Social Conservatives Leading Effort To Block Legalization Of Sunday Alcohol Sales In Georgia
This strikes me as perhaps one of the most patently silly stories out there right now:
The latest attempt at Sunday alcohol sales legislation in the state Senate appears to be in trouble.
Opposition, especially from Christian conservatives, could prevent a Senate vote this year on a bill that would give Georgia communities a vote whether to allow Sunday beer, wine and liquor sales at stores.
In the past, Republican lawmakers have blamed the bill’s defeat on Sonny Perdue, a Christian conservative who vowed to veto any Sunday sales legislation while he was governor. Gov. Nathan Deal, who took office in January, said he would sign the legislation.
Georgians in many parts of the state can already buy alcoholic beverages on Sunday at bars, restaurants and ballparks. Georgia is one of three states with a total ban on Sunday sales at stores.
The Christian Coalition has made it clear that Sunday sales will be an election-year issue. The Georgia Chamber of Commerce, which supports the bill, will include it in its scorecard rating lawmakers.
Rogers’ comments Monday bolstered the spirits of Jerry Luquire, president of the Georgia Christian Coalition.
“I can only say that the grass roots have been heard from, along with local elected officials who don’t want to have to decide whether to put this issue on their ballot,” Luquire said.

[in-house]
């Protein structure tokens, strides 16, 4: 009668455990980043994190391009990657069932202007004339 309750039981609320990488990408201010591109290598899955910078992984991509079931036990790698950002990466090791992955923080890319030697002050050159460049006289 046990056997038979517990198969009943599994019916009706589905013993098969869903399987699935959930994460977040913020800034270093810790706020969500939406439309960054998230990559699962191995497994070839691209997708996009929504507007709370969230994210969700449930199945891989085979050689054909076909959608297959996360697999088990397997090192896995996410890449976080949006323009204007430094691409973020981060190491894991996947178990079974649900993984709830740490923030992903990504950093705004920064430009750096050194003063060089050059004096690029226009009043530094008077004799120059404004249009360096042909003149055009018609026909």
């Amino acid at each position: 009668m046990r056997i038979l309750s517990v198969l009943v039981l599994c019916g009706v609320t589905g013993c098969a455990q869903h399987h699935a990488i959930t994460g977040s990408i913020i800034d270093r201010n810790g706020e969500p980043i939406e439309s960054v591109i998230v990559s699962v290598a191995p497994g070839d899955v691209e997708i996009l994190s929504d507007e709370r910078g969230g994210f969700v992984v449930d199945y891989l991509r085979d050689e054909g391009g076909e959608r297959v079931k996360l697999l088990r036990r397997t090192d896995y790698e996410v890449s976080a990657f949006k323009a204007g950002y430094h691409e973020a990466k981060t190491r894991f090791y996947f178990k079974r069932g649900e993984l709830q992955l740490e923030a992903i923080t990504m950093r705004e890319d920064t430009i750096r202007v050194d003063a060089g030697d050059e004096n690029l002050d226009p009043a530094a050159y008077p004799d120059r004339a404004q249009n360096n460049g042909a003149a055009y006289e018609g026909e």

Here’s an idea. If you don’t like the idea of buying beer, wine, or liquor on Sundays, then don’t buy beer, wine, or alcohol on Sundays. There is no rational basis for religious conservatives to force their own ideas of how Sunday’s should be spent on the rest of society.
This is one reason why focusing solely on national politics when it comes to issues about how closely allied libertarians/fiscal conservatives should be with social conservatives is a mistake. The power of social conservatives to implement their agenda at the national level is actually pretty limited. Federal funding for abortion and judicial appointments are about as far as they can go in Congress, and even that isn’t always very far. At the state and local level, though, the ability of social conservatives to use the force of the state to enforce their vision of the “moral” society is far more prevalent. It’s why I don’t necessarily buy the “leave it to the states” argument when it comes it issues like abortion and gay marriage because, depending on the state, that could turn out very badly indeed.